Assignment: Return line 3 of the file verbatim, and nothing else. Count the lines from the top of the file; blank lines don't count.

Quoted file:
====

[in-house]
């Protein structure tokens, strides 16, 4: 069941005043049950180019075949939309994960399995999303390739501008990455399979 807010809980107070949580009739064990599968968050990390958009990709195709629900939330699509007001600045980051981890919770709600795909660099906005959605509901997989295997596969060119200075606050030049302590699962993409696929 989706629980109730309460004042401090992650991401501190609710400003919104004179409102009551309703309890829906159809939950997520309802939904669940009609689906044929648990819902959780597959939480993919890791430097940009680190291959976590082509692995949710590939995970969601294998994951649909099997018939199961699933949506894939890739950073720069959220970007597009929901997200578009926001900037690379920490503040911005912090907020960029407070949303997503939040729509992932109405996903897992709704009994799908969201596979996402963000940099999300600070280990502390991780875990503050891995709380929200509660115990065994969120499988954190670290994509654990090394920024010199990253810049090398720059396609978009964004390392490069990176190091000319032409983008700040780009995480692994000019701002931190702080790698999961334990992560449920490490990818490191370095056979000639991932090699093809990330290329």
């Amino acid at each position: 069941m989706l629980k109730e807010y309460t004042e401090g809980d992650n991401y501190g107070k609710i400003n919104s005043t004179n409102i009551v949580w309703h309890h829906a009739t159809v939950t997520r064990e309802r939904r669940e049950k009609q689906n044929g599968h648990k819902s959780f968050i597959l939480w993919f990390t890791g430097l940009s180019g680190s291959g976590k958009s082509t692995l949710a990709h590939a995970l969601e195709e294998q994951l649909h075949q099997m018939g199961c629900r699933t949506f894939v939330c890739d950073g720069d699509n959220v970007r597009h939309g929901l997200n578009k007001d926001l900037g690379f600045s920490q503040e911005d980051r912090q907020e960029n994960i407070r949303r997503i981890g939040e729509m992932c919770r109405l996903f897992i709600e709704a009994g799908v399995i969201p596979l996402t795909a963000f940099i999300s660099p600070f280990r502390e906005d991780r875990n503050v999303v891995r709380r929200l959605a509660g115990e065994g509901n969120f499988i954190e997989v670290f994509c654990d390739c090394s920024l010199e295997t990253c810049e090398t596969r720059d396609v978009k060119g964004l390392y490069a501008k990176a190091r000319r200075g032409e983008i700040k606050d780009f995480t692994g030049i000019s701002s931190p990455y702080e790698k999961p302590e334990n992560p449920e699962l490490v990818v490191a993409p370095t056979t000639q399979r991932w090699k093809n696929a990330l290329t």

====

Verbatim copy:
């Amino acid at each position: 069941m989706l629980k109730e807010y309460t004042e401090g809980d992650n991401y501190g107070k609710i400003n919104s005043t004179n409102i009551v949580w309703h309890h829906a009739t159809v939950t997520r064990e309802r939904r669940e049950k009609q689906n044929g599968h648990k819902s959780f968050i597959l939480w993919f990390t890791g430097l940009s180019g680190s291959g976590k958009s082509t692995l949710a990709h590939a995970l969601e195709e294998q994951l649909h075949q099997m018939g199961c629900r699933t949506f894939v939330c890739d950073g720069d699509n959220v970007r597009h939309g929901l997200n578009k007001d926001l900037g690379f600045s920490q503040e911005d980051r912090q907020e960029n994960i407070r949303r997503i981890g939040e729509m992932c919770r109405l996903f897992i709600e709704a009994g799908v399995i969201p596979l996402t795909a963000f940099i999300s660099p600070f280990r502390e906005d991780r875990n503050v999303v891995r709380r929200l959605a509660g115990e065994g509901n969120f499988i954190e997989v670290f994509c654990d390739c090394s920024l010199e295997t990253c810049e090398t596969r720059d396609v978009k060119g964004l390392y490069a501008k990176a190091r000319r200075g032409e983008i700040k606050d780009f995480t692994g030049i000019s701002s931190p990455y702080e790698k999961p302590e334990n992560p449920e699962l490490v990818v490191a993409p370095t056979t000639q399979r991932w090699k093809n696929a990330l290329t």